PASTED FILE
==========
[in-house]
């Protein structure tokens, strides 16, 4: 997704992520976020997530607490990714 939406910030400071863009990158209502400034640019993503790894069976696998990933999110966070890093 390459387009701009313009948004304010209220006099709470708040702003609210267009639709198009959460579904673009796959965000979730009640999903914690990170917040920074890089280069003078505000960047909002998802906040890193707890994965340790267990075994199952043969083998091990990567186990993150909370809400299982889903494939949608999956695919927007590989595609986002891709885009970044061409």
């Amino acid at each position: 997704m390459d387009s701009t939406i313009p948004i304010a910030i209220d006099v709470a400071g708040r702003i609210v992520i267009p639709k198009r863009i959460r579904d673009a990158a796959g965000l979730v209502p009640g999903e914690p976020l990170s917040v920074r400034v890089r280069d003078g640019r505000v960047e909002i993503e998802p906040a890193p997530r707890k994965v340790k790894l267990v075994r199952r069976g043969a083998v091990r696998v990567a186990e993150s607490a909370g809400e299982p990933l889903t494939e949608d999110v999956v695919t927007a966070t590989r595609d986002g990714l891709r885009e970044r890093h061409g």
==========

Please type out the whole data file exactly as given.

[in-house]
């Protein structure tokens, strides 16, 4: 997704992520976020997530607490990714 939406910030400071863009990158209502400034640019993503790894069976696998990933999110966070890093 390459387009701009313009948004304010209220006099709470708040702003609210267009639709198009959460579904673009796959965000979730009640999903914690990170917040920074890089280069003078505000960047909002998802906040890193707890994965340790267990075994199952043969083998091990990567186990993150909370809400299982889903494939949608999956695919927007590989595609986002891709885009970044061409």
């Amino acid at each position: 997704m390459d387009s701009t939406i313009p948004i304010a910030i209220d006099v709470a400071g708040r702003i609210v992520i267009p639709k198009r863009i959460r579904d673009a990158a796959g965000l979730v209502p009640g999903e914690p976020l990170s917040v920074r400034v890089r280069d003078g640019r505000v960047e909002i993503e998802p906040a890193p997530r707890k994965v340790k790894l267990v075994r199952r069976g043969a083998v091990r696998v990567a186990e993150s607490a909370g809400e299982p990933l889903t494939e949608d999110v999956v695919t927007a966070t590989r595609d986002g990714l891709r885009e970044r890093h061409g």